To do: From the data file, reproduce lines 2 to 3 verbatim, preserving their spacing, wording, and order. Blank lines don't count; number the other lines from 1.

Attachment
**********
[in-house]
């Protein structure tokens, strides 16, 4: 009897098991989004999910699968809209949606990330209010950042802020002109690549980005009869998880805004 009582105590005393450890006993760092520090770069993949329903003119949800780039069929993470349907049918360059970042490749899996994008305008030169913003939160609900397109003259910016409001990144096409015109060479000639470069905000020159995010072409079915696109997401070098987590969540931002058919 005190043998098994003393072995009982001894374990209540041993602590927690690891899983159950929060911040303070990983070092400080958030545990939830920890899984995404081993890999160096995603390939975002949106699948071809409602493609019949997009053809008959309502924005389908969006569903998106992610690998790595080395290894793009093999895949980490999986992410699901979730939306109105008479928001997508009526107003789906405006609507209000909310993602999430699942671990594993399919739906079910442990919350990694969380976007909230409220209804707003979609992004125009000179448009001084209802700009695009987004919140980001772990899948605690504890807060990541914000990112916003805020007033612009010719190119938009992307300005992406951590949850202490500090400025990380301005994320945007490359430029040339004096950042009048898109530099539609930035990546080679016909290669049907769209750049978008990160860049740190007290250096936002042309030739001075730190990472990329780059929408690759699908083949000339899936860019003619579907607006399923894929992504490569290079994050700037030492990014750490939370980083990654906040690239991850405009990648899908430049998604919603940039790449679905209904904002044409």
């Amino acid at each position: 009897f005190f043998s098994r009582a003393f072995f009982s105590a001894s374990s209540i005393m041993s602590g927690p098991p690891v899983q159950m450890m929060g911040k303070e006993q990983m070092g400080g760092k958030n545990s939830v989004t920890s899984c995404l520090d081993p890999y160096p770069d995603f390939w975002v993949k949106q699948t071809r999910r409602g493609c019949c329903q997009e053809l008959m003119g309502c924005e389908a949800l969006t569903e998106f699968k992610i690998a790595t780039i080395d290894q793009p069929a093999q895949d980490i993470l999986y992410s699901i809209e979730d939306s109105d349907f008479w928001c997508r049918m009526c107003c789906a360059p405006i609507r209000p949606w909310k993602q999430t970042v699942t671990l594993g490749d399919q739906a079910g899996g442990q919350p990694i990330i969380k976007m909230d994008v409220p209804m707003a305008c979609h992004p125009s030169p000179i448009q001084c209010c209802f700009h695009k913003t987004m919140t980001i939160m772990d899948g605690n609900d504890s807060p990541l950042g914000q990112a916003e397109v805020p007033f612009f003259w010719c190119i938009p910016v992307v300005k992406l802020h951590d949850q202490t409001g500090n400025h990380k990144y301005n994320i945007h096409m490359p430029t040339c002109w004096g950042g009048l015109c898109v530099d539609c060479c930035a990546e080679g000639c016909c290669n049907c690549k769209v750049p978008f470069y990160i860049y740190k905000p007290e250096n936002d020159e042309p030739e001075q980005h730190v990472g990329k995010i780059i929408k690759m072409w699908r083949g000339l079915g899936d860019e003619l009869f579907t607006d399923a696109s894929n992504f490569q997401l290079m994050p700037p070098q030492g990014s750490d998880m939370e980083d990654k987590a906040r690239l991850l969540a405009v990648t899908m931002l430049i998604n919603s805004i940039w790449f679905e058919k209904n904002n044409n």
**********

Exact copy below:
């Protein structure tokens, strides 16, 4: 009897098991989004999910699968809209949606990330209010950042802020002109690549980005009869998880805004 009582105590005393450890006993760092520090770069993949329903003119949800780039069929993470349907049918360059970042490749899996994008305008030169913003939160609900397109003259910016409001990144096409015109060479000639470069905000020159995010072409079915696109997401070098987590969540931002058919 005190043998098994003393072995009982001894374990209540041993602590927690690891899983159950929060911040303070990983070092400080958030545990939830920890899984995404081993890999160096995603390939975002949106699948071809409602493609019949997009053809008959309502924005389908969006569903998106992610690998790595080395290894793009093999895949980490999986992410699901979730939306109105008479928001997508009526107003789906405006609507209000909310993602999430699942671990594993399919739906079910442990919350990694969380976007909230409220209804707003979609992004125009000179448009001084209802700009695009987004919140980001772990899948605690504890807060990541914000990112916003805020007033612009010719190119938009992307300005992406951590949850202490500090400025990380301005994320945007490359430029040339004096950042009048898109530099539609930035990546080679016909290669049907769209750049978008990160860049740190007290250096936002042309030739001075730190990472990329780059929408690759699908083949000339899936860019003619579907607006399923894929992504490569290079994050700037030492990014750490939370980083990654906040690239991850405009990648899908430049998604919603940039790449679905209904904002044409």
């Amino acid at each position: 009897f005190f043998s098994r009582a003393f072995f009982s105590a001894s374990s209540i005393m041993s602590g927690p098991p690891v899983q159950m450890m929060g911040k303070e006993q990983m070092g400080g760092k958030n545990s939830v989004t920890s899984c995404l520090d081993p890999y160096p770069d995603f390939w975002v993949k949106q699948t071809r999910r409602g493609c019949c329903q997009e053809l008959m003119g309502c924005e389908a949800l969006t569903e998106f699968k992610i690998a790595t780039i080395d290894q793009p069929a093999q895949d980490i993470l999986y992410s699901i809209e979730d939306s109105d349907f008479w928001c997508r049918m009526c107003c789906a360059p405006i609507r209000p949606w909310k993602q999430t970042v699942t671990l594993g490749d399919q739906a079910g899996g442990q919350p990694i990330i969380k976007m909230d994008v409220p209804m707003a305008c979609h992004p125009s030169p000179i448009q001084c209010c209802f700009h695009k913003t987004m919140t980001i939160m772990d899948g605690n609900d504890s807060p990541l950042g914000q990112a916003e397109v805020p007033f612009f003259w010719c190119i938009p910016v992307v300005k992406l802020h951590d949850q202490t409001g500090n400025h990380k990144y301005n994320i945007h096409m490359p430029t040339c002109w004096g950042g009048l015109c898109v530099d539609c060479c930035a990546e080679g000639c016909c290669n049907c690549k769209v750049p978008f470069y990160i860049y740190k905000p007290e250096n936002d020159e042309p030739e001075q980005h730190v990472g990329k995010i780059i929408k690759m072409w699908r083949g000339l079915g899936d860019e003619l009869f579907t607006d399923a696109s894929n992504f490569q997401l290079m994050p700037p070098q030492g990014s750490d998880m939370e980083d990654k987590a906040r690239l991850l969540a405009v990648t899908m931002l430049i998604n919603s805004i940039w790449f679905e058919k209904n904002n044409n």